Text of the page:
Exhibition on view from May 24 – October 31.
Torn from their homelands, families, and traditions enslaved people and free Blacks reimagined their culinary landscape in the “New World” by blending traditional recipes with indigenous and European staples. In personal gardens, plantation kitchens, urban markets, taverns, and over open-fire hearths, free and enslaved Black people used food and cooking as tools of resistance, remembrance, and independence as they fed their oppressors, themselves and their communities.
In the US, descendants of enslaved Africans and immigrants of African descent continue to cook in the traditions of their ancestors, adapting traditional foods to their contemporary lives. A combination of cuisines–African, African American, Caribbean, and more–form 21st Century Black American cooking. This exhibit highlights the meals and cooking practices of fives families within Providence’s diasporic community. Using contemporary storytelling, archival materials, and culinary objects, Memory Dishes explores how a recipe can illuminate the ways people of the African Diaspora use food to connect to both their present and past.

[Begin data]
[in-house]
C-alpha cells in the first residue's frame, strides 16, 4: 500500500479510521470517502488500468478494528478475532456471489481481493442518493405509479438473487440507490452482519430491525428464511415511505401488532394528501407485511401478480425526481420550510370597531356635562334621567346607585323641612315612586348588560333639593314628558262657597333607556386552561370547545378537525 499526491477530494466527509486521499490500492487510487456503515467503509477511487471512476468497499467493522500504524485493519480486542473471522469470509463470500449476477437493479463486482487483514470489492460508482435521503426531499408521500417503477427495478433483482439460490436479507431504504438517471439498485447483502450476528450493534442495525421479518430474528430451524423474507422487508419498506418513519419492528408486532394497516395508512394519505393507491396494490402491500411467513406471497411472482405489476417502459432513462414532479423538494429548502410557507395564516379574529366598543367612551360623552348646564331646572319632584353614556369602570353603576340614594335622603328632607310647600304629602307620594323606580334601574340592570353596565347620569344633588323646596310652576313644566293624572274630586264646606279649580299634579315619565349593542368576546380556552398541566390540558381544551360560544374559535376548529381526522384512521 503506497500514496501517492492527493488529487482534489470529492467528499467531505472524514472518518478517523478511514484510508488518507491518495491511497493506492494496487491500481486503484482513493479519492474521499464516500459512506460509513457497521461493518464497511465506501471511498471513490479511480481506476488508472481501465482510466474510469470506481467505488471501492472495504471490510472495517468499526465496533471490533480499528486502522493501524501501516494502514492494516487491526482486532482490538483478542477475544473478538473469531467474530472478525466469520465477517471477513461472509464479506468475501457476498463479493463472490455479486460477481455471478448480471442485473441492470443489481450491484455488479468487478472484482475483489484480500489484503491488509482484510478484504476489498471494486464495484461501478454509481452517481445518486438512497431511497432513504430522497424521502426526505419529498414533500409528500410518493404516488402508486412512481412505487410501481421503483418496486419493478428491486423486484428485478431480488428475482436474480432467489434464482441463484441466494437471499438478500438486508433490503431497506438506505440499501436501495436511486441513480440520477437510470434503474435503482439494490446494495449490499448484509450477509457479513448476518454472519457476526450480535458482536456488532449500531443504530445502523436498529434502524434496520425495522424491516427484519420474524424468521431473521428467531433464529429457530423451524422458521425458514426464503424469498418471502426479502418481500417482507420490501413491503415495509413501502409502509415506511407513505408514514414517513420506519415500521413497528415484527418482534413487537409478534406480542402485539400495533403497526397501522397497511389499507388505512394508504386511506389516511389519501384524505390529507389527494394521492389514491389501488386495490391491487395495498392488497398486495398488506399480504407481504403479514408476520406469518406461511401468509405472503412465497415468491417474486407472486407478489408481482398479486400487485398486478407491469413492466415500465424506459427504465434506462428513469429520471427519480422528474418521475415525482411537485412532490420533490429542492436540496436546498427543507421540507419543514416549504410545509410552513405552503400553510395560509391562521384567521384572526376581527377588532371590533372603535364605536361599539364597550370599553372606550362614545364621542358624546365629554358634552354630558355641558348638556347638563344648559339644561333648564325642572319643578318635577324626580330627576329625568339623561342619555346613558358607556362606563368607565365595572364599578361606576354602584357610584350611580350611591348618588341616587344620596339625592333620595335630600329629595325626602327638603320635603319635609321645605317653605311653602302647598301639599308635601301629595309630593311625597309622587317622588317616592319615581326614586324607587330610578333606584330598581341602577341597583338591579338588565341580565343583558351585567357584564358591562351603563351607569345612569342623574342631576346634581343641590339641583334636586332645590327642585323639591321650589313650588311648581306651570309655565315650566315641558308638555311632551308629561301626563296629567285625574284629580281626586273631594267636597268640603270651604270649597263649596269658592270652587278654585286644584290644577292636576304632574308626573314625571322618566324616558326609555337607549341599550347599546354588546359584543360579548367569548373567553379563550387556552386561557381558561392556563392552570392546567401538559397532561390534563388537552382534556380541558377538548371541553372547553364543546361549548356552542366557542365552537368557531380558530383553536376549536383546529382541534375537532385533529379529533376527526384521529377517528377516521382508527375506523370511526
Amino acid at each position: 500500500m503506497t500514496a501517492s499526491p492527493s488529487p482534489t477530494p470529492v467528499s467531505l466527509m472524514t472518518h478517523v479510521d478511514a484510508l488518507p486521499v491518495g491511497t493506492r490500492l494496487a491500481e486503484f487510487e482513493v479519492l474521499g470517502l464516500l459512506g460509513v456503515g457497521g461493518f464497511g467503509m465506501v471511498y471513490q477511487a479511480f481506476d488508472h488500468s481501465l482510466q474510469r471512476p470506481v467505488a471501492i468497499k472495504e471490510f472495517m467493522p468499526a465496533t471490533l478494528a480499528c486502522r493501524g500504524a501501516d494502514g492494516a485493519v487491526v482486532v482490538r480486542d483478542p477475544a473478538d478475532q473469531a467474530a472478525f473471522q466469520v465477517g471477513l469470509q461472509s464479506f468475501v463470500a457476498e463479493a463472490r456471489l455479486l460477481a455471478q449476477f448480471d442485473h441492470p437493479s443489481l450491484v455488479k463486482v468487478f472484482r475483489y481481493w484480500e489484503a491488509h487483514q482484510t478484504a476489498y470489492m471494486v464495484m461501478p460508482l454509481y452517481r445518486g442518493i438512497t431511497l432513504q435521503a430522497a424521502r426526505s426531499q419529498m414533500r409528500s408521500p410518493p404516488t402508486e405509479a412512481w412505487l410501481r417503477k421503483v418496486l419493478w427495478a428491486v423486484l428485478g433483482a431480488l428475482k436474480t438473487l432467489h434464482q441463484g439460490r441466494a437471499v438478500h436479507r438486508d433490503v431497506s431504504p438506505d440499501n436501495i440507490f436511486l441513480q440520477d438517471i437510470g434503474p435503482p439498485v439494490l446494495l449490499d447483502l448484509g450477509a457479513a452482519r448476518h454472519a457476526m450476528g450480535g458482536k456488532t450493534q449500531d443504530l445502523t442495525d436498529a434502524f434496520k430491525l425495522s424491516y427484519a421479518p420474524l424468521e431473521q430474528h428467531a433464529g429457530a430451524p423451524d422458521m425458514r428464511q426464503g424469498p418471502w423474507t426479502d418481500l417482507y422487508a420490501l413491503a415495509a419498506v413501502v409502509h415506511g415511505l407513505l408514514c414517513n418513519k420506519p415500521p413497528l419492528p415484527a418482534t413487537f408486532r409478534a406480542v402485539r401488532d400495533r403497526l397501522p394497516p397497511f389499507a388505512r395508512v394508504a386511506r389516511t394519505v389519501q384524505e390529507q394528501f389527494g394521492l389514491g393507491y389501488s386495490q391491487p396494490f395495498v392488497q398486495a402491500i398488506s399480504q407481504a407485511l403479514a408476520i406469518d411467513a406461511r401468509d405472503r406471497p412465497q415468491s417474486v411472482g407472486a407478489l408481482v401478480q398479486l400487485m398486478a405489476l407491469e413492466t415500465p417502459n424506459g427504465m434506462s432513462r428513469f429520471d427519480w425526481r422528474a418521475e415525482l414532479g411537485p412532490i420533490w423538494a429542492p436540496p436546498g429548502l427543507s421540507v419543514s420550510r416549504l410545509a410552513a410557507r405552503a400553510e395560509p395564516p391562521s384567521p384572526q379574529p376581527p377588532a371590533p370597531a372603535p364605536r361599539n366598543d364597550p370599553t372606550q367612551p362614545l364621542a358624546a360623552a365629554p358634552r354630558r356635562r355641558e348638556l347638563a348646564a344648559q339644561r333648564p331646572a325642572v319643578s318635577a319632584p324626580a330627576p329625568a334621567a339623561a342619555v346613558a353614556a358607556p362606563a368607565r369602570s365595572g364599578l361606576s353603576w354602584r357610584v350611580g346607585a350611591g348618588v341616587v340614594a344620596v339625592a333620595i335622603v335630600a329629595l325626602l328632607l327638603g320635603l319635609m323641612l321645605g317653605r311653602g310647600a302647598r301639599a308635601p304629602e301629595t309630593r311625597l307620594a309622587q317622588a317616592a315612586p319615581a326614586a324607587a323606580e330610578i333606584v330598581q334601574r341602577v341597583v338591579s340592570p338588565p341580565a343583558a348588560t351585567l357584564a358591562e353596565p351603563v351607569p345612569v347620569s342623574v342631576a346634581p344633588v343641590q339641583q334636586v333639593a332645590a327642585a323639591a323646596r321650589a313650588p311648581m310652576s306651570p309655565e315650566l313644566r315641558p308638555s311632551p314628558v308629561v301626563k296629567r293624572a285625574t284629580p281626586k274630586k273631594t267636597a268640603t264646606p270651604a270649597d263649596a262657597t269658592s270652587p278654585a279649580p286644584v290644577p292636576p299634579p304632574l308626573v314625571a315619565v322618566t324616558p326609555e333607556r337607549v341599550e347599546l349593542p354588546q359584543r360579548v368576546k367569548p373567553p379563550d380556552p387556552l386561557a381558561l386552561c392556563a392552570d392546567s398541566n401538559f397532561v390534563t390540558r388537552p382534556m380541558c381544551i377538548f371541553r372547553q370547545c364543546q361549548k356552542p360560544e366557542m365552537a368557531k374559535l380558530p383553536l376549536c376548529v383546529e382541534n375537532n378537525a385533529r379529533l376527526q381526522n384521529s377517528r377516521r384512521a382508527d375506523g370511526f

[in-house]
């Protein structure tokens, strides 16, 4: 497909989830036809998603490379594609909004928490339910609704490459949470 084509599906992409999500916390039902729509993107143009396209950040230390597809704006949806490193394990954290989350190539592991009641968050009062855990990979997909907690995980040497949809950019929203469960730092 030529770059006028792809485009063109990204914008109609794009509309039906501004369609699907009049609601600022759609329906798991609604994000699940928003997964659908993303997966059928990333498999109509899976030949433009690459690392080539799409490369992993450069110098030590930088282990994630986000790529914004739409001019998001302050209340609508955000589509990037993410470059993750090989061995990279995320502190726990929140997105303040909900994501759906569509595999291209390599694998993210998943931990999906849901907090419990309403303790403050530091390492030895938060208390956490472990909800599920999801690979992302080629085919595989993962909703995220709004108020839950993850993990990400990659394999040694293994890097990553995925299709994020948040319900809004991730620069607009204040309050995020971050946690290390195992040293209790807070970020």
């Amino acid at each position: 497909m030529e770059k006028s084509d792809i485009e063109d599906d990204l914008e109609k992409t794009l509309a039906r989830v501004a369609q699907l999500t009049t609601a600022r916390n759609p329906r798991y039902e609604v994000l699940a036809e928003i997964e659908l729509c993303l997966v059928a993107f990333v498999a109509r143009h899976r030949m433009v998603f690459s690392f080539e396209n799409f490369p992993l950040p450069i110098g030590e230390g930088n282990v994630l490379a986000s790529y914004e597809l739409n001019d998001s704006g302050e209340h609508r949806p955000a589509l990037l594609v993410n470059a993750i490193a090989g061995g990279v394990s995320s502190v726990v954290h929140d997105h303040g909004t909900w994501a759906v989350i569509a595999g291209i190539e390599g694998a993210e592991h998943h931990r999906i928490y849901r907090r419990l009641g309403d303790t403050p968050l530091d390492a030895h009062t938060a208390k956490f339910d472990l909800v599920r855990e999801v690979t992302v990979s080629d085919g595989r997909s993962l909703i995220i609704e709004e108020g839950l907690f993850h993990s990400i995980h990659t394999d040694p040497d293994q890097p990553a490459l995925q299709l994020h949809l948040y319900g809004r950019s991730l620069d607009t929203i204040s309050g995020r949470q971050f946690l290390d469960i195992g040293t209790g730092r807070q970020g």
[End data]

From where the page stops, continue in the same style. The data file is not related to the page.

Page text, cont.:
Exhibition opening: May 24, 4:30 – 7pm
This exhibition is part of Year of the City: www.yearofthecity.com.